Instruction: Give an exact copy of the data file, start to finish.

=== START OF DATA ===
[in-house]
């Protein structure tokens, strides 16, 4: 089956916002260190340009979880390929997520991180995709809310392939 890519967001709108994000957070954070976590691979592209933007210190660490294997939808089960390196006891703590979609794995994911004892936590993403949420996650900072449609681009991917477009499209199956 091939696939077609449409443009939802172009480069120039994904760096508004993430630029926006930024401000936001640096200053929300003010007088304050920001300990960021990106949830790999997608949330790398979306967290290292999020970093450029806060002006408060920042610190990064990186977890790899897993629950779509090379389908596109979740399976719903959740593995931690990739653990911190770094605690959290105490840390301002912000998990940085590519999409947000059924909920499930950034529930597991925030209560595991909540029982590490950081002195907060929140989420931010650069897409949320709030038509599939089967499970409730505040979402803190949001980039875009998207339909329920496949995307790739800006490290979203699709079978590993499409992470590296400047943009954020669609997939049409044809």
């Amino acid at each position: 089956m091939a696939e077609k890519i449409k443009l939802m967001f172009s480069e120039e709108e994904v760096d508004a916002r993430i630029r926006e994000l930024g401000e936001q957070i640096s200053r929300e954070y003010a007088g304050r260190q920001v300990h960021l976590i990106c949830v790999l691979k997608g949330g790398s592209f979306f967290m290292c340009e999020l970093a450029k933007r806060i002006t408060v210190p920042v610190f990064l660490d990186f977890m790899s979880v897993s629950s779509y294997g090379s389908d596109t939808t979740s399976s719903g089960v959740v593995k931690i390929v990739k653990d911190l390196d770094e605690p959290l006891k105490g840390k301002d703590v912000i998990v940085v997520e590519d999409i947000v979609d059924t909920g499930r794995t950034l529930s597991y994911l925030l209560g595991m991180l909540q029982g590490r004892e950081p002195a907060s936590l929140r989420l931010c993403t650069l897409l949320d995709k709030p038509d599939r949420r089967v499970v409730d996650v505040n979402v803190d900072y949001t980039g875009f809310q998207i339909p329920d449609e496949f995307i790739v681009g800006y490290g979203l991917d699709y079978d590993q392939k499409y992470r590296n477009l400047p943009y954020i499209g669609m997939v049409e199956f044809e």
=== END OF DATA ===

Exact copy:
[in-house]
């Protein structure tokens, strides 16, 4: 089956916002260190340009979880390929997520991180995709809310392939 890519967001709108994000957070954070976590691979592209933007210190660490294997939808089960390196006891703590979609794995994911004892936590993403949420996650900072449609681009991917477009499209199956 091939696939077609449409443009939802172009480069120039994904760096508004993430630029926006930024401000936001640096200053929300003010007088304050920001300990960021990106949830790999997608949330790398979306967290290292999020970093450029806060002006408060920042610190990064990186977890790899897993629950779509090379389908596109979740399976719903959740593995931690990739653990911190770094605690959290105490840390301002912000998990940085590519999409947000059924909920499930950034529930597991925030209560595991909540029982590490950081002195907060929140989420931010650069897409949320709030038509599939089967499970409730505040979402803190949001980039875009998207339909329920496949995307790739800006490290979203699709079978590993499409992470590296400047943009954020669609997939049409044809």
């Amino acid at each position: 089956m091939a696939e077609k890519i449409k443009l939802m967001f172009s480069e120039e709108e994904v760096d508004a916002r993430i630029r926006e994000l930024g401000e936001q957070i640096s200053r929300e954070y003010a007088g304050r260190q920001v300990h960021l976590i990106c949830v790999l691979k997608g949330g790398s592209f979306f967290m290292c340009e999020l970093a450029k933007r806060i002006t408060v210190p920042v610190f990064l660490d990186f977890m790899s979880v897993s629950s779509y294997g090379s389908d596109t939808t979740s399976s719903g089960v959740v593995k931690i390929v990739k653990d911190l390196d770094e605690p959290l006891k105490g840390k301002d703590v912000i998990v940085v997520e590519d999409i947000v979609d059924t909920g499930r794995t950034l529930s597991y994911l925030l209560g595991m991180l909540q029982g590490r004892e950081p002195a907060s936590l929140r989420l931010c993403t650069l897409l949320d995709k709030p038509d599939r949420r089967v499970v409730d996650v505040n979402v803190d900072y949001t980039g875009f809310q998207i339909p329920d449609e496949f995307i790739v681009g800006y490290g979203l991917d699709y079978d590993q392939k499409y992470r590296n477009l400047p943009y954020i499209g669609m997939v049409e199956f044809e």